Samar admits that just having a law against something does not make the problem go away though. That is why she reaches out to law enforcement agencies and regularly visits the judicial academy and the police and meets with policemen at the district level throughout Pakistan to train and inform them about the law and how it can be enforced.
She has also been involved in training students at the Civil Service Academy in Lahore. “This has been a very positive experience for me because these young officers are posted across the country and even if three out of 20 are sensitised by my work, they can bring about change.”
Change, one action at a time
Owing to her anthropology background, Samar looks for unconventional means of communication to send her message across. “I convinced a truck artist in Peshawar to paint an image from my documentary along with a verse from the Holy Quran saying whoever commits a crime will have to pay the price. After one of the truck drivers did it, several others wanted it too.”
In Lahore, Samar asked an artist to design and develop a Pukhtun woman character, Khor Bibi, whose messages against child marriages, honour killings and Swara were painted behind rickshaws and became very popular.
Passionate about film
Giving advice to upcoming film-makers, Samar says, “I want to tell the youth that if you’re really passionate about something, you can even make a film with a mobile phone as it just has to be something that comes from your heart. Tell a story if you believe in it, regardless of whether it will resonate with an international audience or win an award.” Dispelling the myth that one needs expensive equipment to start shooting a documentary, Samar says she started off with an ordinary camera and without any experience in film-making. Her passion was the driving force. “I just have to make a film when I am disturbed or upset,” she shares.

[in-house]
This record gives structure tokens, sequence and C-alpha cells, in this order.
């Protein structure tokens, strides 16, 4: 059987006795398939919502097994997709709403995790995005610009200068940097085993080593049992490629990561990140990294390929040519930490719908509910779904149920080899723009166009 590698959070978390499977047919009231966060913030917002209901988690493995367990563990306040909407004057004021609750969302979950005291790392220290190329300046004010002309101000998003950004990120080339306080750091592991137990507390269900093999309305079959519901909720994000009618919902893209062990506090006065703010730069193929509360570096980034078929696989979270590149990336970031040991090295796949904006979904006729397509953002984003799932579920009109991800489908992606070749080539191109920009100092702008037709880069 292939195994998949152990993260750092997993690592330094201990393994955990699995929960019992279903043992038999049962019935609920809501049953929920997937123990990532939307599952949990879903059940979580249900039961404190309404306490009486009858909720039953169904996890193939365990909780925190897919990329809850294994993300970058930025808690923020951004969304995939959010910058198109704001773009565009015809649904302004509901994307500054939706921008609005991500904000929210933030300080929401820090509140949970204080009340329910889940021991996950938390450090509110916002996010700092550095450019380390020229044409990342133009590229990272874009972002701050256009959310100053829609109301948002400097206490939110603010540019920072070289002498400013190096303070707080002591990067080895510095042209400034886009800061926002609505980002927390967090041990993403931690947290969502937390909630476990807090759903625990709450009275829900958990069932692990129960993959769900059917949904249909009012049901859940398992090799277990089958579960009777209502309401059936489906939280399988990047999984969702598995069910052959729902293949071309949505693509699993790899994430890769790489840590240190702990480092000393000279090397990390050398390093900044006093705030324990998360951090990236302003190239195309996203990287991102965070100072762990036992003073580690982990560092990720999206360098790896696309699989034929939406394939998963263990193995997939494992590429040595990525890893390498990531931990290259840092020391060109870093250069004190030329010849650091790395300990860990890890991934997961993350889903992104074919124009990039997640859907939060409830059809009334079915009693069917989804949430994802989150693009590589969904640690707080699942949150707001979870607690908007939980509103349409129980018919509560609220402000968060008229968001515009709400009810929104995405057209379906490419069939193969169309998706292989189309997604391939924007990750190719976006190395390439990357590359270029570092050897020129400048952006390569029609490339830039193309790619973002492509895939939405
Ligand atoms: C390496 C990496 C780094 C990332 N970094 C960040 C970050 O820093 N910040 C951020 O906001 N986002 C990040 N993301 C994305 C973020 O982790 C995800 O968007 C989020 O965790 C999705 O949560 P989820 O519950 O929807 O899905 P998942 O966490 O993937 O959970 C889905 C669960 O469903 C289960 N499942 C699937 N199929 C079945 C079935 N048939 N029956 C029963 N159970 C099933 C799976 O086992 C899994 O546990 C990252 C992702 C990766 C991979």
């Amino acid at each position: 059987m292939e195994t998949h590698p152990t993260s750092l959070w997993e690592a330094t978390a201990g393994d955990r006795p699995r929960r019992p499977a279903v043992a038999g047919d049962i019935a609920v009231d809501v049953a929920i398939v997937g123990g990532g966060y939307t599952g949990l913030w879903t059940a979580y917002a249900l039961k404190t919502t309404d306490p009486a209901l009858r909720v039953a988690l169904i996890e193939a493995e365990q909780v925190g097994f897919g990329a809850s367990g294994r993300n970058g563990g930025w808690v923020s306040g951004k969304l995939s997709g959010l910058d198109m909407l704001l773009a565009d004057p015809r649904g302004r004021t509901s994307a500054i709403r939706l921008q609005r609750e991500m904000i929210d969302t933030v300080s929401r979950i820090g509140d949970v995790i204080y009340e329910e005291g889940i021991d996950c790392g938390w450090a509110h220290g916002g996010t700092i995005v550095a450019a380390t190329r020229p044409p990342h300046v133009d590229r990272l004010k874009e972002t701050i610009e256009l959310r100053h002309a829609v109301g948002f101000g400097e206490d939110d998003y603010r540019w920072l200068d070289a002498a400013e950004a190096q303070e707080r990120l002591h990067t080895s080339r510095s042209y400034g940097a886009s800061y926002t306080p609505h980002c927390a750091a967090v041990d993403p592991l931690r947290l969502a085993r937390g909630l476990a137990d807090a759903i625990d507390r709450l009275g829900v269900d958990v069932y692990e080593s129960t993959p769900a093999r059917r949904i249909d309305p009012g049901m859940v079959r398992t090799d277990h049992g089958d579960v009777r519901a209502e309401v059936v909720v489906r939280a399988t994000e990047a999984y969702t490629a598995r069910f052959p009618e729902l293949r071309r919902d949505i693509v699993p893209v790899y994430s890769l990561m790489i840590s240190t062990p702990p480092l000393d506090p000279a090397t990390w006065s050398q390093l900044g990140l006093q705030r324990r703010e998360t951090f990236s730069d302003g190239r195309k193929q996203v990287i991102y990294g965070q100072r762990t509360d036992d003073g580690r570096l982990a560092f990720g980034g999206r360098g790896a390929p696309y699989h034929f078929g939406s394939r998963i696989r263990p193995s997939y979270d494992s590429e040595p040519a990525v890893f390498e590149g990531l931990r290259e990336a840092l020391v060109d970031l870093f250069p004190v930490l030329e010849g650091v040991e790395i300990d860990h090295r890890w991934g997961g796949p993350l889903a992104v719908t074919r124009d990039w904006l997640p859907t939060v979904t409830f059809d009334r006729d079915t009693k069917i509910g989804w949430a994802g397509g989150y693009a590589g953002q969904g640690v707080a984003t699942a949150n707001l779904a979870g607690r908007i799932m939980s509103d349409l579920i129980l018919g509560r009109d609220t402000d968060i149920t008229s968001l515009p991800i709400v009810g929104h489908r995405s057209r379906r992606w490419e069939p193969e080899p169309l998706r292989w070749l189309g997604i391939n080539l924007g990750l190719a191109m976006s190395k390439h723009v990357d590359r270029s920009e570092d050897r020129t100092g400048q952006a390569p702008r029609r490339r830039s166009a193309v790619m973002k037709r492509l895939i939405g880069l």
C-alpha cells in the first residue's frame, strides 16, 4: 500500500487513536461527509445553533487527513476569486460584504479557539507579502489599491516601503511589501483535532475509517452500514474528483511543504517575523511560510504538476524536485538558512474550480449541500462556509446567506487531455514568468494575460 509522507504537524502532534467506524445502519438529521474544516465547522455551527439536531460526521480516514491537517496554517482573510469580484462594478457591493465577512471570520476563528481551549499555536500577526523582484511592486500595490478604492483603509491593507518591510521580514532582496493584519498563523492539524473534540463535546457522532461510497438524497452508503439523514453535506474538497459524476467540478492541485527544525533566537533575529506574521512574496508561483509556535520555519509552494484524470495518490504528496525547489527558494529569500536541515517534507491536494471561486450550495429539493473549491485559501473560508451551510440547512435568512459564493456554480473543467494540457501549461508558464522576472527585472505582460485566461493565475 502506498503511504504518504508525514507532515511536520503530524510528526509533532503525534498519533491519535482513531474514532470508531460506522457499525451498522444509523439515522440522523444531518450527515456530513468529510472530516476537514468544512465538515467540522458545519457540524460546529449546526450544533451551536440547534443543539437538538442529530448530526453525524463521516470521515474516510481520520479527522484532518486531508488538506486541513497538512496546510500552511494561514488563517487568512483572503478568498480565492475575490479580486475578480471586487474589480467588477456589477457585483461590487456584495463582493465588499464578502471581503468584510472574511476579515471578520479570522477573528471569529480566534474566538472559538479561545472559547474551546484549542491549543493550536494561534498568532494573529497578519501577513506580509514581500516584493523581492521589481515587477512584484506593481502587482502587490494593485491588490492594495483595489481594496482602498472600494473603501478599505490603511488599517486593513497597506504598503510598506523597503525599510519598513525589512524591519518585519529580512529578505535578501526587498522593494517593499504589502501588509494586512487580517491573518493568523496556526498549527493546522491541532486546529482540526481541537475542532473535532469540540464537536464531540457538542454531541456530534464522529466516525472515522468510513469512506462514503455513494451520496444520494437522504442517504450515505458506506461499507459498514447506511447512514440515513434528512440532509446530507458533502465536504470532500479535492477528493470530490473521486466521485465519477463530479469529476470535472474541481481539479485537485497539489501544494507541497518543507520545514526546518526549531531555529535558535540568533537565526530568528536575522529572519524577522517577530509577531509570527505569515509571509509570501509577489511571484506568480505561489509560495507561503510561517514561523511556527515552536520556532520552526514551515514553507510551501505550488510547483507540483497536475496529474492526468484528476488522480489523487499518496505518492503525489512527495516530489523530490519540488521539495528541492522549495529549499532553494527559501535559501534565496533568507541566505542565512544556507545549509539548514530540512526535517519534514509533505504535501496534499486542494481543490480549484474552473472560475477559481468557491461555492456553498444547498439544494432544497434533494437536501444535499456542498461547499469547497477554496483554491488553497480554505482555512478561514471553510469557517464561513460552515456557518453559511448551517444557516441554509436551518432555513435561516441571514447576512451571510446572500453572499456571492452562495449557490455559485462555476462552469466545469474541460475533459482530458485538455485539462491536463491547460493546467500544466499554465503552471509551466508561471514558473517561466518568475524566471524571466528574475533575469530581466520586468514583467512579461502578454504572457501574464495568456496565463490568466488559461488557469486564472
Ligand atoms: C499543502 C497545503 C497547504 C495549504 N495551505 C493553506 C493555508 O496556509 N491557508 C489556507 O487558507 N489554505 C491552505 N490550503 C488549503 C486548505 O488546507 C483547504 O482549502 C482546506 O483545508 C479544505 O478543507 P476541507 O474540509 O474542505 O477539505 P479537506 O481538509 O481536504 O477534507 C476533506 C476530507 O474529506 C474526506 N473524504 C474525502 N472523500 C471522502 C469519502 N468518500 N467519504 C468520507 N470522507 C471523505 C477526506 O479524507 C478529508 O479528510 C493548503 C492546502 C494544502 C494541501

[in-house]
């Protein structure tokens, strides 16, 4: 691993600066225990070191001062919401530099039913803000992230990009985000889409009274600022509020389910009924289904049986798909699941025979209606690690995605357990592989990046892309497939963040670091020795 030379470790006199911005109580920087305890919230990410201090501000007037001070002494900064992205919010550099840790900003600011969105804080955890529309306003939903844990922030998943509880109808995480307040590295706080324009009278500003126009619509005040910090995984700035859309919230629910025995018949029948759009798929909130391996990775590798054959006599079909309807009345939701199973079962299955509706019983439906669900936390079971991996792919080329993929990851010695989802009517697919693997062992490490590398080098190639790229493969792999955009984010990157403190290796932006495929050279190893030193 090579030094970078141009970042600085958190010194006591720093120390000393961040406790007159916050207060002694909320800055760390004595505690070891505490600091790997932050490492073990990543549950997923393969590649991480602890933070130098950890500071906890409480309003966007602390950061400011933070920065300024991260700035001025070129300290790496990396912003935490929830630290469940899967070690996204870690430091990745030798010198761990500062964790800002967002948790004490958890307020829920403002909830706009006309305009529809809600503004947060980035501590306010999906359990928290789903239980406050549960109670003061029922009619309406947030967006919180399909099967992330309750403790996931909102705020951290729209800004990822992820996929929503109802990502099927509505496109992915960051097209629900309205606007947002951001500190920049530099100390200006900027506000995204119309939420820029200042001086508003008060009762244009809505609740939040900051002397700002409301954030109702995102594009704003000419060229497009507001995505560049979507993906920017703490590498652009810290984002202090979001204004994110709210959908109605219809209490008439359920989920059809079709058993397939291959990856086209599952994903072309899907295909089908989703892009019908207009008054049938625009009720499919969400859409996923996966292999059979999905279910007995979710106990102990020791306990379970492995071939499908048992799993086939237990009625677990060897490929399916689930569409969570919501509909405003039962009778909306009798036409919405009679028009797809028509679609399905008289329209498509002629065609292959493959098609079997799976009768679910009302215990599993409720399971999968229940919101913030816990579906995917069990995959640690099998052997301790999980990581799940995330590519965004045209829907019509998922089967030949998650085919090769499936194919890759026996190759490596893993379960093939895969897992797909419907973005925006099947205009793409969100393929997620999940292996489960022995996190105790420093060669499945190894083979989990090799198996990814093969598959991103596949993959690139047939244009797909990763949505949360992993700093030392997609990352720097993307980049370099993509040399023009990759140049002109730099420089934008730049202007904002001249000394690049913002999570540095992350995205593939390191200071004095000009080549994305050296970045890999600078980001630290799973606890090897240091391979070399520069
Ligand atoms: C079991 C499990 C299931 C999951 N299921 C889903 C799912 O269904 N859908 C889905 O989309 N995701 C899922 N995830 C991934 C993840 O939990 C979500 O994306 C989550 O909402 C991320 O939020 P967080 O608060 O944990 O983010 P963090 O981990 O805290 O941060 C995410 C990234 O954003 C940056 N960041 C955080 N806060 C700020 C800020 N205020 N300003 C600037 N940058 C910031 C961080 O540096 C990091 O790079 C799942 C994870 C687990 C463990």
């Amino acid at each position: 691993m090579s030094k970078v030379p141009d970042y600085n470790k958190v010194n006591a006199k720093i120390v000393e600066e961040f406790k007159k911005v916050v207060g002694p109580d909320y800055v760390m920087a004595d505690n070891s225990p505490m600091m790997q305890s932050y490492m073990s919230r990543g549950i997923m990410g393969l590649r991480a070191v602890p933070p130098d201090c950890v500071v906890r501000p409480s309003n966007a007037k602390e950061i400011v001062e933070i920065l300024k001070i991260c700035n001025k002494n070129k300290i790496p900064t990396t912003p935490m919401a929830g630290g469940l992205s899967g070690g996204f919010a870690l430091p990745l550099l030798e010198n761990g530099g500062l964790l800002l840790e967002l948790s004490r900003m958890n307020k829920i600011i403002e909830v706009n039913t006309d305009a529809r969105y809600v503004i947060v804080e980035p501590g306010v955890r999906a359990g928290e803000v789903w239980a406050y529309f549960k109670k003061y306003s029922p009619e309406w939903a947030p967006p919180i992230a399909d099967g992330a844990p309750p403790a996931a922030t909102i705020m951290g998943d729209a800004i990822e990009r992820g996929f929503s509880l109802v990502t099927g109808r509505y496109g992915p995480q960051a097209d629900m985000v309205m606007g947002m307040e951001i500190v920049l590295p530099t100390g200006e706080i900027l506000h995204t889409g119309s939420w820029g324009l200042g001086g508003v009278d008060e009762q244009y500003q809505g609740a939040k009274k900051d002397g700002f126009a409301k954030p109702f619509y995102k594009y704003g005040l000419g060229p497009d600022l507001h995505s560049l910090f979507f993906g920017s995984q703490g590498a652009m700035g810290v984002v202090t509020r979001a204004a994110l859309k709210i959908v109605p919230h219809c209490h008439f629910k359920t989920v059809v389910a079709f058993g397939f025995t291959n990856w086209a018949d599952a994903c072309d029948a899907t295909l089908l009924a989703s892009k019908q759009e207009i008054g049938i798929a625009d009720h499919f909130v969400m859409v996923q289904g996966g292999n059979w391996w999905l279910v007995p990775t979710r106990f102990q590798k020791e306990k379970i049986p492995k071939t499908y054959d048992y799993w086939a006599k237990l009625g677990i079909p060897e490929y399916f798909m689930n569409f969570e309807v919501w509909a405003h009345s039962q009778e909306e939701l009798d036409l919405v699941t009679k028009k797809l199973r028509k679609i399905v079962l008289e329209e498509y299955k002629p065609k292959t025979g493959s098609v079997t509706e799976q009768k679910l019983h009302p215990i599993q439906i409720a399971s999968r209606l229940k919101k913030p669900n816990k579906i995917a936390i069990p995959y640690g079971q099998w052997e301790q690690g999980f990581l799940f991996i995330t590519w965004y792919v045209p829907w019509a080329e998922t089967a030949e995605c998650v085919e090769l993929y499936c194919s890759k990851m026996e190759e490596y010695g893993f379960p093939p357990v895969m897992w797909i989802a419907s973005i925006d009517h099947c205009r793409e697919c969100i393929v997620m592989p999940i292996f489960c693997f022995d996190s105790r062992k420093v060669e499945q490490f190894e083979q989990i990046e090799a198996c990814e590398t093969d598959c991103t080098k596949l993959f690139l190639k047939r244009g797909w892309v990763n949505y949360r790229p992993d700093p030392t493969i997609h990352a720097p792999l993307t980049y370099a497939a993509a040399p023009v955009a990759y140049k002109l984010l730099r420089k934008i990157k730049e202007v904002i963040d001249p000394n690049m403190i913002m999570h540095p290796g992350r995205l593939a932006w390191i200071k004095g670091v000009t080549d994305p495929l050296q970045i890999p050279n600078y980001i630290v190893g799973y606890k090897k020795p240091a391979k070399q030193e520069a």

Samar’s daughter Sarah accompanied the film-maker on all her trips. “Even if I was in the tribal areas shooting something, she and my son Salaar would be sitting in the background; so, I guess love for documentaries came naturally to her,” says Samar.
Sarah, who graduates from school soon, made her first documentary on the impact of pesticides on cotton-picking girls and women in Multan. Her first film won her the second prize at an international film festival. Samar’s protégé hasn’t looked back since.
Talking about family support, Samar says she is very lucky to have such a supportive spouse. Her husband is a government servant in Lahore, while their son Salaar studies at LUMS. The couple has always encouraged their children to follow their heart.
Samar realises that it’s a long, difficult road ahead, but believes that change will come, albeit one step at a time.
She also acknowledges the dangers of her work; people are killed for questioning traditions and customs in the tribal areas, especially women. “I always knew that it would be difficult and will get dangerous at times, but when you see a girl being saved from this horrible custom, it’s all worth it.”
Alizeh Abbas is an Islamabad-based freelance writer. She tweets @alizehkabbas
Published in The Express Tribune, Sunday Magazine, October 18th, 2015.